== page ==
Terpenes and cannabinoids tend to steal the spotlight when it comes to cannabis, but there’s another type of compound that deserves some center stage time – the phytonutrient, flavonoid. Much like the others, these cannabis compounds called ‘cannaflavins’ are responsible for how the plant is perceived, including its physical appearance, but it goes far beyond that.
Flavonoids are members of the most abundant nutrient families and have an excellent reputation for providing benefits to not only the development, but also the consumption of plants such as herbs, fruits, and veggies. Around 6,000 varieties exist in nature, and, despite not being broadly researched, research has proven flavonoids to contain anti-inflammatory, antioxidant, anti-fungal, anti-bacterial, anti-allergic and neuroprotective activity. That said, they may be worth learning about. Below, find out how they work and why you should know about them.
What are flavonoids and what is their purpose?
The word ‘flavonoid’ is derived from the Latin word “flavus” meaning ‘yellow’ or ‘blond’, their color in nature. Without fishing too deep into scientific jargon, the natural-occurring metabolites called flavonoids are found abundant in a variety of plants, including veggies, fruits, and yes our dear plant friend cannabis. They’re members of the largest nutrient families distributed throughout all parts of a plant, including the roots, flowers, stems, leaves, and seeds. By bonding with one another and other compounds, flavonoids can have a highly bioactive impact on the cultivation and nutritional value of a plant.
Flavonoids execute essential functions in plants. One purpose of flavonoids is to help protect the cannabis plant, and at a cellular level, serve as regulators of cell cycle progression.
These functions include defense against environmental stressors such as diseases, severe temperature fluxuations, and bacteria, cell growth regulation, as well as attracting pollinating insects. In addition to serving as fungicides, antioxidants and even against harmful insects, as the cannabis plant grows, these compounds protect it from harmful UV rays, operating in areas of plant-growth like UV light filtering system.
In addition to controlling growth processes and protection, flavonoids also provide the unique, vibrant colors and overall outward appearance of each cannabis strain. Beyond providing colorful pigments – and defending against outside factors, research has shown that flavonoids exhibit high biological activity that can have particular health benefits in humans when consuming the cannabis plant.
How do they benefit humans?
Often mentioned in the context of a healthy diet, cannabis consumers can also benefit from consuming these phytonutrients. Many properties in cannabis are synergistic, which means they work together. This is similar when you consider flavonoids and other cannabis compounds apart of the cannabis makeup; the entire plant was created to work as a whole in order to produce the best effects.
When we consume cannabis, flavonoids work similarly to the synergistic activity between cannabinoids and terpenes. By also plugging into CB1 and CB2 receptors, flavonoids, along with other compounds, display a synergy, commonly referred to as the “entourage effect”. Simply put, you get a more beneficial effect when you ingest multiple cannabis compounds together – than just ingesting one at a time. Much like cannabinoids, flavonoids contain unique elements that can influence their metabolic state in the human body (i.e., their absorption, digestion, and biotransformation). And, depending on the compounds they encounter, their ability to exert pharmacological activity relevant to our health is determined by their bioavailability (i.e. how much of the compounds are available for the body to work with). Research conducted on flavonoids points out that most of them all share the same beneficial properties, but also have some unique abilities. The more well-known flavonoids include:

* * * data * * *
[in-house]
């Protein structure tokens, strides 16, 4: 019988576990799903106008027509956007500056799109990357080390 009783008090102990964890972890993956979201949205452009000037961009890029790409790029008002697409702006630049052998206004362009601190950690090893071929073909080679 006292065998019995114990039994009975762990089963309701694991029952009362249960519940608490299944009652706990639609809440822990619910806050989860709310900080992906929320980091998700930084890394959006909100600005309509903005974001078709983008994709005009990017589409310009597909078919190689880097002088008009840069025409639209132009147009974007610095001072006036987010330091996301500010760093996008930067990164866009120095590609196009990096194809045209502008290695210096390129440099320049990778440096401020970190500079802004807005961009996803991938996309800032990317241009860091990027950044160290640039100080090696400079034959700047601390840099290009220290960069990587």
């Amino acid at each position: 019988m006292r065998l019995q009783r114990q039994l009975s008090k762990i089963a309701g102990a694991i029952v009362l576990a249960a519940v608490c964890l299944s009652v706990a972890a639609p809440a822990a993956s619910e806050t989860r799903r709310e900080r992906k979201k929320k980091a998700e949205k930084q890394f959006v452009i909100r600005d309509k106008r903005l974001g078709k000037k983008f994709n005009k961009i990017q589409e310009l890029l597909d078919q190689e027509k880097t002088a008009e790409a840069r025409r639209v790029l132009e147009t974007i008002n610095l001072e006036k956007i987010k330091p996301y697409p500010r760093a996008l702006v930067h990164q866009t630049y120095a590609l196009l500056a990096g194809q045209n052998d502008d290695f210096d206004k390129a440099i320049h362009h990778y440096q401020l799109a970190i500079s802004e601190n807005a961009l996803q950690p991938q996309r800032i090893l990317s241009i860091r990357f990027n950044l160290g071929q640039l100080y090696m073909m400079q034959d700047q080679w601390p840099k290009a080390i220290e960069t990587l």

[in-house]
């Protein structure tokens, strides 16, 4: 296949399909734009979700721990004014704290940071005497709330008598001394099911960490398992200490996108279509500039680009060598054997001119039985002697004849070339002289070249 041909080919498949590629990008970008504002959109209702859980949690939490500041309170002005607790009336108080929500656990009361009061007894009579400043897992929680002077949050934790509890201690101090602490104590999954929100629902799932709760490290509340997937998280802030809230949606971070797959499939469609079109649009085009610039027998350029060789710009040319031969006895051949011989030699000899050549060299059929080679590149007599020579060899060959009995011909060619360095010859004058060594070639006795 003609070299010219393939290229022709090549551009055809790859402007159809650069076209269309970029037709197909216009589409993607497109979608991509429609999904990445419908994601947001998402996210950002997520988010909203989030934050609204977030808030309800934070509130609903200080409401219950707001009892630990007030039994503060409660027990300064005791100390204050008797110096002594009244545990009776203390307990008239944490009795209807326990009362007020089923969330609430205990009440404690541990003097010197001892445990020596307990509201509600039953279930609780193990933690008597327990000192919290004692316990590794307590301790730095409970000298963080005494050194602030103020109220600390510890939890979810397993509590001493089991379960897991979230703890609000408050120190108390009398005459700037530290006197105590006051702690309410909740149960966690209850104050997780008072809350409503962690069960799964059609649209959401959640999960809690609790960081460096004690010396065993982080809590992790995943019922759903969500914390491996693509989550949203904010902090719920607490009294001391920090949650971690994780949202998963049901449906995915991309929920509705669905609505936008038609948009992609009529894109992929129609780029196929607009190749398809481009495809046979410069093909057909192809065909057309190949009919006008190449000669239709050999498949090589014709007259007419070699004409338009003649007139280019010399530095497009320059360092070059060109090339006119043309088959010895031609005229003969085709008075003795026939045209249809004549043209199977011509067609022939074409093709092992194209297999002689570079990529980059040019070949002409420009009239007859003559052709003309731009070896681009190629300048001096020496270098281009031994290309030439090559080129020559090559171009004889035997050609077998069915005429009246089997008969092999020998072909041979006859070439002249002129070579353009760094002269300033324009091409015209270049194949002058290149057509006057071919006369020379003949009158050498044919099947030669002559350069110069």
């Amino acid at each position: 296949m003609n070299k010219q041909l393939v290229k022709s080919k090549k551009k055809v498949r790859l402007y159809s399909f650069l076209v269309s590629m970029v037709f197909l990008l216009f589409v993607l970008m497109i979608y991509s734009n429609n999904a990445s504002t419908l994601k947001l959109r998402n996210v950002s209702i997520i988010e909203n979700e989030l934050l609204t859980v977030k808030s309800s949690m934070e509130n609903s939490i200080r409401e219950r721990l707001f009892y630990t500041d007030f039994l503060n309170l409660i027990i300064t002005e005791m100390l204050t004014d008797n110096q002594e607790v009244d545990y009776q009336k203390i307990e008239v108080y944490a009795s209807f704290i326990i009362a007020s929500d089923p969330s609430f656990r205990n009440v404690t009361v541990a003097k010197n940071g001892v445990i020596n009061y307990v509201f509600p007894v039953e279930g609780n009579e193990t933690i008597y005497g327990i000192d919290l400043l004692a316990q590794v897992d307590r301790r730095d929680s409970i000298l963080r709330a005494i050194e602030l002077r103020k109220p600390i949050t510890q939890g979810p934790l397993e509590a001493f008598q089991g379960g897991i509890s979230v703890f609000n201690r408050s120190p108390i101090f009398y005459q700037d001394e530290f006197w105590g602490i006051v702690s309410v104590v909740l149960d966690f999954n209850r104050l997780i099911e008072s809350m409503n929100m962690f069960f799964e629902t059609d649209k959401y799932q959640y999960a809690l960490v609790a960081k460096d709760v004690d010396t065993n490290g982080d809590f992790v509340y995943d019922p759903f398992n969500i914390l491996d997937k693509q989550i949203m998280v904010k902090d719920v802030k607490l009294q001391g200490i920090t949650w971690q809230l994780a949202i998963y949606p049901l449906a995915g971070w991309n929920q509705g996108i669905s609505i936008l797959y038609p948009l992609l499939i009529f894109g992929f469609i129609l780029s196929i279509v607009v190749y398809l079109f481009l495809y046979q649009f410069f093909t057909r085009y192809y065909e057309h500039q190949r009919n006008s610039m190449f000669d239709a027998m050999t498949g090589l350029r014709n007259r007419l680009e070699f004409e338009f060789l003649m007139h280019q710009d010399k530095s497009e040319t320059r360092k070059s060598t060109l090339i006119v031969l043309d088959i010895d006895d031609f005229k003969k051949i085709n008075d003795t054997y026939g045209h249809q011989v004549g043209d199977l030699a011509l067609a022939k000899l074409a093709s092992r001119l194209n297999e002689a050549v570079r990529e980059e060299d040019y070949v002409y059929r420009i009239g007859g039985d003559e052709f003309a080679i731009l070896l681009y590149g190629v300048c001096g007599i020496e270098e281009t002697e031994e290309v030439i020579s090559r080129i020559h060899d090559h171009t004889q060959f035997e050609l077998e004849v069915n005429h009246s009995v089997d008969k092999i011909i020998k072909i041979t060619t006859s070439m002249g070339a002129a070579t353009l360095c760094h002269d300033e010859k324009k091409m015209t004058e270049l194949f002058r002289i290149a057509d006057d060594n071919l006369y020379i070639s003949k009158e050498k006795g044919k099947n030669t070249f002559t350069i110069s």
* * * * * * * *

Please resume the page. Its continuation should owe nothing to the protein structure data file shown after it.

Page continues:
Cannflavin A – Cannabis-specific flavonoid with anti-inflammatory properties, said to be more powerful than those in pain relieving drugs, such as Aspirin and Tylenol.
Cannflavin B & C – Both cannabis-specific flavonoids, and seem to have the same beneficial properties of that of Cannaflavin A, but more research is needed.
Catechins – Also found in cacao beans, herbal teas and some fruits, this flavonoid contains antioxidants and also offers cardiovascular health benefits.
Kaempferol – Found in a variety of plants, fruits and vegetables (including cannabis), Kaempferol has antioxidizing properties to help reduce oxidative stress in the body. Furthermore, Kaempferol is currently under consideration as a possible cancer treatment.
Orientin – Found in cannabis as well as teas (specifically Rooibos tea), Bamboo- and Palm trees and said to be a powerful antioxidant and free-radical scavenger.
Quercetin – Found in the cannabis plant as well as teas, fruits and vegetables, the Quercetin flavonoid contains tons of antifungal and antioxidant properties.
In conclusion: The future of cannabis science looks colorful and healthy
We may have limited research on the mechanics of flavonoids in cannabis, but the powerful properties of these compounds are seemingly beneficial to us humans — just like the flavonoids in other plants. We’re hopeful that science will develop beyond the human sensory experience and soon discover how the contribution of flavonoids affects all forms of cannabis.